Another challenge was translating the recipes from Austrian to English, and more importantly, the measurements from metric to US/Imperial (bet you didn't know it was called Imperial). Talk about problem-solving. This process is not for the faint of heart or the math-challenged. Annie did that part with the help of Google Translate and a Metric to Imperial Converter.

Another challenge we faced was finding certain ingredients, specifically vanilla sugar (for the Strudel we didn't make) and juniper berries. Note to self: When looking for ingredients you haven't personally owned before, you might not want to start at Walmart. They have a lot of stuff, but apparently they don't see enough demand for juniper berries.

All of that said, with only 2 recipes to conquer, we had pretty smooth sailing the evening of the event. We set the mood with an awesome Austrian yodeling Pandora station (yes, that's a thing) which featured a lot of music from Edith Diepold, the Austrian Yodeling Queen.

Yeah, we could have listened to Mozart, but we went all in with the yodeling.

By the way, we could have also listened to Falco's Rock Me Amadeus and Der Kommissar (Austria's contribution to the 80's), but there is a limit to my tolerance for vocal scratching- Ruh-ruh-ruh-rock me, Amadeus!

Once we had set the right tone, we worked together to prep the ingredients and get them sizzling in the oven (roast) and simmering on the stove (soup).

We noticed that our soup didn't really look like the soup pictured on the website, but it was really good anyway, and the roast pork with vegetables was AMAZING (juniper berries, who knew?).

The best part was that we sat down to a family meal together, and got to enjoy our creations while having great conversation, and yes, while listening to more yodeling.

What We Learned

  • Austrian food is closely related to German food. In fact, we had a hard time distinguishing them.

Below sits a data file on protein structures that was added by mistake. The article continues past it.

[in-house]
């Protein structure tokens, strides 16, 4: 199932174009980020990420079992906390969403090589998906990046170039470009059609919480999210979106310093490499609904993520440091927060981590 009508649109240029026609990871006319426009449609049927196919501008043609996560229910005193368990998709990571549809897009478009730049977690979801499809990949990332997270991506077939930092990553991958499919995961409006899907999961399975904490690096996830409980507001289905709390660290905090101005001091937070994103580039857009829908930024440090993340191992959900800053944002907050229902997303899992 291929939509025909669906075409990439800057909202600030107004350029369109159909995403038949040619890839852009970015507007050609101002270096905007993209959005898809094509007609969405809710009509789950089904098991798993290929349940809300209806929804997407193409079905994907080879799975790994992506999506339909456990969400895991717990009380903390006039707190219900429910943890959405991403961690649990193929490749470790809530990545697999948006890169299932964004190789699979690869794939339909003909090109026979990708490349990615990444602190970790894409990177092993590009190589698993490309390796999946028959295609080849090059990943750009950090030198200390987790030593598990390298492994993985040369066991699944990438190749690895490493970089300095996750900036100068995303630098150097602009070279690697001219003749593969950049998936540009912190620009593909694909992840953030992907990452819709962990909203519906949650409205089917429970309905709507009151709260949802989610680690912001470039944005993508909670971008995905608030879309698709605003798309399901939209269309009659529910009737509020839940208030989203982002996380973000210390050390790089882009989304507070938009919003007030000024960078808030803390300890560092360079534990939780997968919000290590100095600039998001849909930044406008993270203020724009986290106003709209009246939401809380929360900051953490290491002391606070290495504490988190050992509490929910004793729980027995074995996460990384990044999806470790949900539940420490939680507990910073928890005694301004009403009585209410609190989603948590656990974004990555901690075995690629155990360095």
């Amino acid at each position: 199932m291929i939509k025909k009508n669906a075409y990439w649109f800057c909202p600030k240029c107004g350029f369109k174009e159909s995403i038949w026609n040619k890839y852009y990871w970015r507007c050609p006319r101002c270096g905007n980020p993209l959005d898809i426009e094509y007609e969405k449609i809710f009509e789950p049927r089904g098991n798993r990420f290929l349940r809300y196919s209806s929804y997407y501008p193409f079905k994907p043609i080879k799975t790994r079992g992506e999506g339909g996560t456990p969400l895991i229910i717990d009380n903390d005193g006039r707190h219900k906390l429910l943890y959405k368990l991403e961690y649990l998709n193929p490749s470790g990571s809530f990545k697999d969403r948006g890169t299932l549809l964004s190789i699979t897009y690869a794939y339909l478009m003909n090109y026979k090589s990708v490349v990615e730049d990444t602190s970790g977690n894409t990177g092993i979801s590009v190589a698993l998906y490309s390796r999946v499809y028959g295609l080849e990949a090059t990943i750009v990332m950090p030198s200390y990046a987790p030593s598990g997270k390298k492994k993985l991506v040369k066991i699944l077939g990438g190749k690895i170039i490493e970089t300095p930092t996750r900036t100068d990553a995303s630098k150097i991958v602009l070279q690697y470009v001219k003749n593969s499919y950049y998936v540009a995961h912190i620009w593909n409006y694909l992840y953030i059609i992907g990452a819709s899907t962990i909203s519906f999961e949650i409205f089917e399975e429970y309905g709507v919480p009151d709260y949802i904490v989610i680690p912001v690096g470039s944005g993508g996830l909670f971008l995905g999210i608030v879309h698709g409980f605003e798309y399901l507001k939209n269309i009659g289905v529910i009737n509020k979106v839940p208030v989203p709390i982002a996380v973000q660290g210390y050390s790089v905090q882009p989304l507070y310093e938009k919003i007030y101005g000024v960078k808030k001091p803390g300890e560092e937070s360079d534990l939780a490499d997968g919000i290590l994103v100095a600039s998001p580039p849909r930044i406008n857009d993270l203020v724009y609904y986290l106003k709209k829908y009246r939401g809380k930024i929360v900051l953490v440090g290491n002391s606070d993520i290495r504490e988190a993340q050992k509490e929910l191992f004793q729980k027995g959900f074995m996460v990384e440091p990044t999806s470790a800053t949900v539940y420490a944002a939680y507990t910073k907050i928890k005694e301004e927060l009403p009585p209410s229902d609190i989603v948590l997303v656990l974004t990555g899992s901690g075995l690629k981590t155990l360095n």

• There is such a thing as the Austrian Yodeling Queen. You should check her out!
  • When trying new recipes/cuisines, read the recipes closely ahead of time, and be realistic about what you can accomplish.
  • Austrians take their Strudels seriously, and short cuts to success with them appear non-existent.
  • Converting from Metric to Imperial measurements is time-consuming, but estimation helps make it less so.
  • Mozart Chocolate is pretty amazing, but pricey (and German).
  • Google Translator is a handy tool when translating webpages on the Internet.
  • Austrian food is rich, and in some ways saltier than we were used to.

What We Thought Overall

Tim: I liked the pork best. The rub that featured the juniper berries was super flavorful and worth revisiting. I wish we had been able to take a run at the Strudel, but the candy bar was very satisfying, and all I really needed after such a big meal. I liked the soup as well (even though I typically shy away from mushrooms), and it was very easy to make for such a tasty reward.

Annie: I really liked the soup. I thought it was very savory and the mushrooms didn't even bother me. It was really salty, though. The pork was also good, but I couldn't eat much of it because it was so filling. I liked being able to sit down to a meal that I helped to make.


Check out our 30-second slideshow to see images from our Austrian Cooking Adventure:

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Greetings! We welcome your comments. Please keep in mind that we are amateur cooks, and we are going to make mistakes. This project is more about learning and fun than it is about perfectly recreating a particular recipe or cuisine. We'd love to learn with you. Cheers!